This diagram shows the size and how the clock would look with the hands in place. The tissue overlay indicates where the colors are to be stripped in.
This is the die drawing for the hands, it is also the art for the small amount of printed details.
Here is the camera ready finished art for the full color elements. The overlay indicates where the mechanical colors should be stripped in, and specifies what they should be. The original art is very large. It has been reduced to fit in here.
Last of all, is the art and die cutting diagram for the front of the box. This is shown smaller here than the finished product would be.
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Now, Andy, Adam, Mike, and I had met our obligation, and we were ready when the Licensing Presentation Day arrived. One can speculate about what might have been expected to be the best day of one’s life. But, for me this occasion was just a complex combination of dread and mixed emotions. This is probably how an author feels, on the opening night of a his first play, trying to read the audience reaction and fearing what the reviews might say the following day. Eunice was there to offer moral support. There was no way she would miss this day! But I am not good on such occasions. Thus, throughout the presentation, I tried to remain inconspicuous, and keep out of the way.
Mike, on the other hand, was up for the occasion. He always was a gregarious and outgoing kind of guy and he was enjoying every minute of it, chatting with everyone and bursting with pride. I overheard him several times, explaining how he did the Weenies. Meanwhile, Adam and Andy were working the room and making contacts left and right. And Harvey Zelman was strutting around, like the head rooster in the hen house. This was clearly his day to crow!
Cheryl Stoebenau was in her element! She was really good as the Master of Ceremonies. Behind her pixyish veneer was just a hint of the dominatrix as she beguilingly made it clear that she was in control, and this elegant occasion was her very own “Really Big Show.”
The suite consisted of two large rooms: One was sort of the social area with tables overflowing with lavish assortment of drinks and snacks in the form of a buffet. This was, after all, The Helmsley Palace, and the lavish spread that they put out was fit for Royalty, a King, maybe, or even Leona, the “Queen of Mean!” The room was packed with the kind of faces that made me hate the toy business. I had the same uneasy feeling that I often experienced, riding in the elevator at Toy Fair.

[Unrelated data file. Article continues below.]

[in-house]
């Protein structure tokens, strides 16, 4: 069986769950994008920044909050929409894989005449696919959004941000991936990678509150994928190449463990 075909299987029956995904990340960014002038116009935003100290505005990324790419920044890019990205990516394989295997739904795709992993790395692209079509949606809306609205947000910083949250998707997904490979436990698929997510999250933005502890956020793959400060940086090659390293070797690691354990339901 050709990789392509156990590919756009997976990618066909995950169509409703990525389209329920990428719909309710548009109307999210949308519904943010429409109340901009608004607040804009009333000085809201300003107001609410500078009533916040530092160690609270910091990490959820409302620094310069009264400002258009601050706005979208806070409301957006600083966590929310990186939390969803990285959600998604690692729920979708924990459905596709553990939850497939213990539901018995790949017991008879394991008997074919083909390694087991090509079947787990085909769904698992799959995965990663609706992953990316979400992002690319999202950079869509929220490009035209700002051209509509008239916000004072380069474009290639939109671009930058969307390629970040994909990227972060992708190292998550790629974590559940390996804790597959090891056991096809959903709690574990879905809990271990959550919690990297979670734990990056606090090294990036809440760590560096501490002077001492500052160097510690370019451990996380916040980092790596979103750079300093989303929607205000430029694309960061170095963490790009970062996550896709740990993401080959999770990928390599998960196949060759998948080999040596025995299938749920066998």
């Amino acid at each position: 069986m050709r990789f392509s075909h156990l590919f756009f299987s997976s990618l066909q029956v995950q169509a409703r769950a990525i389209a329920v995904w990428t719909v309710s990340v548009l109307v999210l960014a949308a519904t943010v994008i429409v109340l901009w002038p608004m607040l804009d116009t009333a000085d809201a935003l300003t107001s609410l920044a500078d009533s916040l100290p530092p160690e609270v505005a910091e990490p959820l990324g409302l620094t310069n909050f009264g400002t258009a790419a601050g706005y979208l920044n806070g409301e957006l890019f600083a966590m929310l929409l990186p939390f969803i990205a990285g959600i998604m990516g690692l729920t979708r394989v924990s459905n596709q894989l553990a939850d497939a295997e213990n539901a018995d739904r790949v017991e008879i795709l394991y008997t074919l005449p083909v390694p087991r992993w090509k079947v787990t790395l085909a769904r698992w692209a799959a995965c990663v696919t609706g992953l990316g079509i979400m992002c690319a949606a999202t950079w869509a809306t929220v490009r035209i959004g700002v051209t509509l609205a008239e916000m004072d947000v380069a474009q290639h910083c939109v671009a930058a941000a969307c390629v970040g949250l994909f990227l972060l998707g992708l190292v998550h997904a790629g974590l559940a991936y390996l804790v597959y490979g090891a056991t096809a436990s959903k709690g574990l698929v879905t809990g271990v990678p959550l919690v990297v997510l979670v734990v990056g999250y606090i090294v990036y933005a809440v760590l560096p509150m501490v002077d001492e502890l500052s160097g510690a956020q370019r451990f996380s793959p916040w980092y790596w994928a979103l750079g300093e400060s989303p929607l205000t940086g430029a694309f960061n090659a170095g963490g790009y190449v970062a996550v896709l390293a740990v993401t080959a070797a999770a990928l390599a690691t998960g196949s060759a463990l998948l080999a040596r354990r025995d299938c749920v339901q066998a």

The second room was set up like a theater with several rows of rented chairs and also lots of standing room that was soon full. Mike, Eunice, and I stood along the back wall.
Some details have eluded me, thinking about the occasion, over the past few days. I find myself receiving half remembered glimpses of a full sized real life hot dog cart, parked in the far corner of the room, and a genuine New York Hot dog vendor handing out cannibalistic treats. Did that really happen or was it simply something that I saw on the rather vulgar video that Harvey had made, and proudly played on cue, on a relatively large TV? Either way, in person, or only featured on the tape, I thought any association to the kind of weenies that one actually eats was in bad taste and out of place.
Along the front wall, there were three eight foot tables set end to end and covered in long white tablecloths. On the central one, was the floor plan that I had drawn on illustration boards to enable the elements of the display to be placed perfectly. Each space was outlined and labeled with the character’s name. The central area was filled already by the large white base with two three foot long rods, pointing upward to hold the logo aloft, at the right time. The logo had two wood blocks attached to its back, into which the rods would fit. The two adjacent tables were covered in a jungle of well placed wire stands.